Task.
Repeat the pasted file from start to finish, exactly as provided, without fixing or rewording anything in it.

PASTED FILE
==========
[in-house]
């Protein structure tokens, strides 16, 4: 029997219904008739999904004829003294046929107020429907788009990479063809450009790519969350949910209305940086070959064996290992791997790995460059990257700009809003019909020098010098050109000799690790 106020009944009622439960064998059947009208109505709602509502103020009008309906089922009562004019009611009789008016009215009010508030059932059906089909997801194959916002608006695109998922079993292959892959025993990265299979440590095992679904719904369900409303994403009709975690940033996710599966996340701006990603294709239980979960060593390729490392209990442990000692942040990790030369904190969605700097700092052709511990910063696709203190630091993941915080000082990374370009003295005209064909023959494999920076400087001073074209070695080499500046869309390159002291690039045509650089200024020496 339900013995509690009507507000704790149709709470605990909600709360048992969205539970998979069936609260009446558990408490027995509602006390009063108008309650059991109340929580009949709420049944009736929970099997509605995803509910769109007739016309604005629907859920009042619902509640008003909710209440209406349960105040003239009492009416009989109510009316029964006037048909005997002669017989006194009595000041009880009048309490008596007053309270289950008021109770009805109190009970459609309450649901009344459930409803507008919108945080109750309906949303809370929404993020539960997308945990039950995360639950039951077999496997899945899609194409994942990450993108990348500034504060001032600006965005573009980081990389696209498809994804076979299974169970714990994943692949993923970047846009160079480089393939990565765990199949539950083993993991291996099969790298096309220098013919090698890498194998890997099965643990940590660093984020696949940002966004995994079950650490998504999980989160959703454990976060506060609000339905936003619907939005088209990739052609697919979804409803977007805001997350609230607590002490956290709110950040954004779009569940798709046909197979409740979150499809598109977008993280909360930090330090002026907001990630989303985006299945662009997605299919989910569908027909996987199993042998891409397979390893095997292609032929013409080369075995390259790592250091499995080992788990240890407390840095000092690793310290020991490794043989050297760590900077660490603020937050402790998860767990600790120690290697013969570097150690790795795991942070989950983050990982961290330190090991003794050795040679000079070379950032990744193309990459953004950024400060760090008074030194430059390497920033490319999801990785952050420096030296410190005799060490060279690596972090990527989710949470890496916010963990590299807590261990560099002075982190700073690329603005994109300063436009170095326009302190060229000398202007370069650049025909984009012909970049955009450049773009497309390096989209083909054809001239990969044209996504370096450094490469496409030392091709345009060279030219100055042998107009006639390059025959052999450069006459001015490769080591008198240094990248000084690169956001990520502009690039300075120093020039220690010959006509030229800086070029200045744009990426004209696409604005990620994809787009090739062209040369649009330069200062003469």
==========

[in-house]
């Protein structure tokens, strides 16, 4: 029997219904008739999904004829003294046929107020429907788009990479063809450009790519969350949910209305940086070959064996290992791997790995460059990257700009809003019909020098010098050109000799690790 106020009944009622439960064998059947009208109505709602509502103020009008309906089922009562004019009611009789008016009215009010508030059932059906089909997801194959916002608006695109998922079993292959892959025993990265299979440590095992679904719904369900409303994403009709975690940033996710599966996340701006990603294709239980979960060593390729490392209990442990000692942040990790030369904190969605700097700092052709511990910063696709203190630091993941915080000082990374370009003295005209064909023959494999920076400087001073074209070695080499500046869309390159002291690039045509650089200024020496 339900013995509690009507507000704790149709709470605990909600709360048992969205539970998979069936609260009446558990408490027995509602006390009063108008309650059991109340929580009949709420049944009736929970099997509605995803509910769109007739016309604005629907859920009042619902509640008003909710209440209406349960105040003239009492009416009989109510009316029964006037048909005997002669017989006194009595000041009880009048309490008596007053309270289950008021109770009805109190009970459609309450649901009344459930409803507008919108945080109750309906949303809370929404993020539960997308945990039950995360639950039951077999496997899945899609194409994942990450993108990348500034504060001032600006965005573009980081990389696209498809994804076979299974169970714990994943692949993923970047846009160079480089393939990565765990199949539950083993993991291996099969790298096309220098013919090698890498194998890997099965643990940590660093984020696949940002966004995994079950650490998504999980989160959703454990976060506060609000339905936003619907939005088209990739052609697919979804409803977007805001997350609230607590002490956290709110950040954004779009569940798709046909197979409740979150499809598109977008993280909360930090330090002026907001990630989303985006299945662009997605299919989910569908027909996987199993042998891409397979390893095997292609032929013409080369075995390259790592250091499995080992788990240890407390840095000092690793310290020991490794043989050297760590900077660490603020937050402790998860767990600790120690290697013969570097150690790795795991942070989950983050990982961290330190090991003794050795040679000079070379950032990744193309990459953004950024400060760090008074030194430059390497920033490319999801990785952050420096030296410190005799060490060279690596972090990527989710949470890496916010963990590299807590261990560099002075982190700073690329603005994109300063436009170095326009302190060229000398202007370069650049025909984009012909970049955009450049773009497309390096989209083909054809001239990969044209996504370096450094490469496409030392091709345009060279030219100055042998107009006639390059025959052999450069006459001015490769080591008198240094990248000084690169956001990520502009690039300075120093020039220690010959006509030229800086070029200045744009990426004209696409604005990620994809787009090739062209040369649009330069200062003469």